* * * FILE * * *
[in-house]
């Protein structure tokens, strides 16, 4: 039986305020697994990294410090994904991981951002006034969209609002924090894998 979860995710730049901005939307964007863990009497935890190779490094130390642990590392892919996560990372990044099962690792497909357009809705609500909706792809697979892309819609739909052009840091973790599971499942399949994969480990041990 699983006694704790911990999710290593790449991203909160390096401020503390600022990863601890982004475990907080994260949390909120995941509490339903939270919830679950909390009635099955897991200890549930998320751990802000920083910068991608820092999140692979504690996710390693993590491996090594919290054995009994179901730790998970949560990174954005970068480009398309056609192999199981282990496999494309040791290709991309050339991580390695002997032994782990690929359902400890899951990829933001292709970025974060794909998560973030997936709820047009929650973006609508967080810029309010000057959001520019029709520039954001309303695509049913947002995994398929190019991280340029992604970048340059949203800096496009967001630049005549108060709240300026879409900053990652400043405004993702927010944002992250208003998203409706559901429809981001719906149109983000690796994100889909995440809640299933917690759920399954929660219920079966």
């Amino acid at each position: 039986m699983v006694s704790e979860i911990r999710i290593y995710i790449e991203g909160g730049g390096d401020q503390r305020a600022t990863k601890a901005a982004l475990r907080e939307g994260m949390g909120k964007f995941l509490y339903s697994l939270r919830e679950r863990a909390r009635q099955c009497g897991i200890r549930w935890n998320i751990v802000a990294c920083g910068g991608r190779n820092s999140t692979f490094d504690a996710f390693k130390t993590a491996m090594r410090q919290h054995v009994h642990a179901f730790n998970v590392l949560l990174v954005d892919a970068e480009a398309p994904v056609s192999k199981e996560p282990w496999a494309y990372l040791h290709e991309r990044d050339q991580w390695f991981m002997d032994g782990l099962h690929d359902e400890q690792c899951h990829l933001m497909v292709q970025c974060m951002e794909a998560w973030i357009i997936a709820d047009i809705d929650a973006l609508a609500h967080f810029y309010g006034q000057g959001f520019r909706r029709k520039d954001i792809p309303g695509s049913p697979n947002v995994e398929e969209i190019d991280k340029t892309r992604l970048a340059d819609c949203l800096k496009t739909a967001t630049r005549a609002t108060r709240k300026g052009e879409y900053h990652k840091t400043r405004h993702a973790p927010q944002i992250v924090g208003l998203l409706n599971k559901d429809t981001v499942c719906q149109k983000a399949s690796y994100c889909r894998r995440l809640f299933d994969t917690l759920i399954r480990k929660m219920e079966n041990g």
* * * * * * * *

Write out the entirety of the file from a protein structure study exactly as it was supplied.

[in-house]
């Protein structure tokens, strides 16, 4: 039986305020697994990294410090994904991981951002006034969209609002924090894998 979860995710730049901005939307964007863990009497935890190779490094130390642990590392892919996560990372990044099962690792497909357009809705609500909706792809697979892309819609739909052009840091973790599971499942399949994969480990041990 699983006694704790911990999710290593790449991203909160390096401020503390600022990863601890982004475990907080994260949390909120995941509490339903939270919830679950909390009635099955897991200890549930998320751990802000920083910068991608820092999140692979504690996710390693993590491996090594919290054995009994179901730790998970949560990174954005970068480009398309056609192999199981282990496999494309040791290709991309050339991580390695002997032994782990690929359902400890899951990829933001292709970025974060794909998560973030997936709820047009929650973006609508967080810029309010000057959001520019029709520039954001309303695509049913947002995994398929190019991280340029992604970048340059949203800096496009967001630049005549108060709240300026879409900053990652400043405004993702927010944002992250208003998203409706559901429809981001719906149109983000690796994100889909995440809640299933917690759920399954929660219920079966």
């Amino acid at each position: 039986m699983v006694s704790e979860i911990r999710i290593y995710i790449e991203g909160g730049g390096d401020q503390r305020a600022t990863k601890a901005a982004l475990r907080e939307g994260m949390g909120k964007f995941l509490y339903s697994l939270r919830e679950r863990a909390r009635q099955c009497g897991i200890r549930w935890n998320i751990v802000a990294c920083g910068g991608r190779n820092s999140t692979f490094d504690a996710f390693k130390t993590a491996m090594r410090q919290h054995v009994h642990a179901f730790n998970v590392l949560l990174v954005d892919a970068e480009a398309p994904v056609s192999k199981e996560p282990w496999a494309y990372l040791h290709e991309r990044d050339q991580w390695f991981m002997d032994g782990l099962h690929d359902e400890q690792c899951h990829l933001m497909v292709q970025c974060m951002e794909a998560w973030i357009i997936a709820d047009i809705d929650a973006l609508a609500h967080f810029y309010g006034q000057g959001f520019r909706r029709k520039d954001i792809p309303g695509s049913p697979n947002v995994e398929e969209i190019d991280k340029t892309r992604l970048a340059d819609c949203l800096k496009t739909a967001t630049r005549a609002t108060r709240k300026g052009e879409y900053h990652k840091t400043r405004h993702a973790p927010q944002i992250v924090g208003l998203l409706n599971k559901d429809t981001v499942c719906q149109k983000a399949s690796y994100c889909r894998r995440l809640f299933d994969t917690l759920i399954r480990k929660m219920e079966n041990g």